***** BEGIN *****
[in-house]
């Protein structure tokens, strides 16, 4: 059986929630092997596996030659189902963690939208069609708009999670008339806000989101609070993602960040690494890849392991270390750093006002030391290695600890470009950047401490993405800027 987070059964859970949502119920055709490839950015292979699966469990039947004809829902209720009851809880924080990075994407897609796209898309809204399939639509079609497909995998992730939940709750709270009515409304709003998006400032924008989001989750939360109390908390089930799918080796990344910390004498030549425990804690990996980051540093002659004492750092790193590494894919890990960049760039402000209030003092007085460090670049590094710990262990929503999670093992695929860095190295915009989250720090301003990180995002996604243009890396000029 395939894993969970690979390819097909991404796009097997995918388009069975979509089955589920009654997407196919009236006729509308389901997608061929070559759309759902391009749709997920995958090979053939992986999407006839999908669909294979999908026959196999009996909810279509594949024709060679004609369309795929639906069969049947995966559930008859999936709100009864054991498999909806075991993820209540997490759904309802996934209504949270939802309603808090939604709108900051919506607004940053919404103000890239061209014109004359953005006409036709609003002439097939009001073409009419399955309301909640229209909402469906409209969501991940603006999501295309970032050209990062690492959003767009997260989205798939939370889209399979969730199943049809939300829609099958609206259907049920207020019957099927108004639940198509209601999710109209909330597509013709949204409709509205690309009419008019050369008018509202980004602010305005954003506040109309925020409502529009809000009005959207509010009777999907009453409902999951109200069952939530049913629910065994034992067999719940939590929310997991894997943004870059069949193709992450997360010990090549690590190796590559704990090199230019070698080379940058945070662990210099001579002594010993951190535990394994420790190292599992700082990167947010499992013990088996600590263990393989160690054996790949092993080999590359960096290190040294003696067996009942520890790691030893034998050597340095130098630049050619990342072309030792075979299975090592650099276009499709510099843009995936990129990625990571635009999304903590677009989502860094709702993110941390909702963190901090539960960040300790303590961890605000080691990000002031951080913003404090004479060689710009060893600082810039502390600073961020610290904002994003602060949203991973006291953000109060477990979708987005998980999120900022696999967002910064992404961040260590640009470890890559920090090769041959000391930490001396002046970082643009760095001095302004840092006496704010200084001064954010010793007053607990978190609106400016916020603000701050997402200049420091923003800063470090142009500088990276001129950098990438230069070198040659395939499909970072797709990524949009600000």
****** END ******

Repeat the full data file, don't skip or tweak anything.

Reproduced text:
[in-house]
């Protein structure tokens, strides 16, 4: 059986929630092997596996030659189902963690939208069609708009999670008339806000989101609070993602960040690494890849392991270390750093006002030391290695600890470009950047401490993405800027 987070059964859970949502119920055709490839950015292979699966469990039947004809829902209720009851809880924080990075994407897609796209898309809204399939639509079609497909995998992730939940709750709270009515409304709003998006400032924008989001989750939360109390908390089930799918080796990344910390004498030549425990804690990996980051540093002659004492750092790193590494894919890990960049760039402000209030003092007085460090670049590094710990262990929503999670093992695929860095190295915009989250720090301003990180995002996604243009890396000029 395939894993969970690979390819097909991404796009097997995918388009069975979509089955589920009654997407196919009236006729509308389901997608061929070559759309759902391009749709997920995958090979053939992986999407006839999908669909294979999908026959196999009996909810279509594949024709060679004609369309795929639906069969049947995966559930008859999936709100009864054991498999909806075991993820209540997490759904309802996934209504949270939802309603808090939604709108900051919506607004940053919404103000890239061209014109004359953005006409036709609003002439097939009001073409009419399955309301909640229209909402469906409209969501991940603006999501295309970032050209990062690492959003767009997260989205798939939370889209399979969730199943049809939300829609099958609206259907049920207020019957099927108004639940198509209601999710109209909330597509013709949204409709509205690309009419008019050369008018509202980004602010305005954003506040109309925020409502529009809000009005959207509010009777999907009453409902999951109200069952939530049913629910065994034992067999719940939590929310997991894997943004870059069949193709992450997360010990090549690590190796590559704990090199230019070698080379940058945070662990210099001579002594010993951190535990394994420790190292599992700082990167947010499992013990088996600590263990393989160690054996790949092993080999590359960096290190040294003696067996009942520890790691030893034998050597340095130098630049050619990342072309030792075979299975090592650099276009499709510099843009995936990129990625990571635009999304903590677009989502860094709702993110941390909702963190901090539960960040300790303590961890605000080691990000002031951080913003404090004479060689710009060893600082810039502390600073961020610290904002994003602060949203991973006291953000109060477990979708987005998980999120900022696999967002910064992404961040260590640009470890890559920090090769041959000391930490001396002046970082643009760095001095302004840092006496704010200084001064954010010793007053607990978190609106400016916020603000701050997402200049420091923003800063470090142009500088990276001129950098990438230069070198040659395939499909970072797709990524949009600000």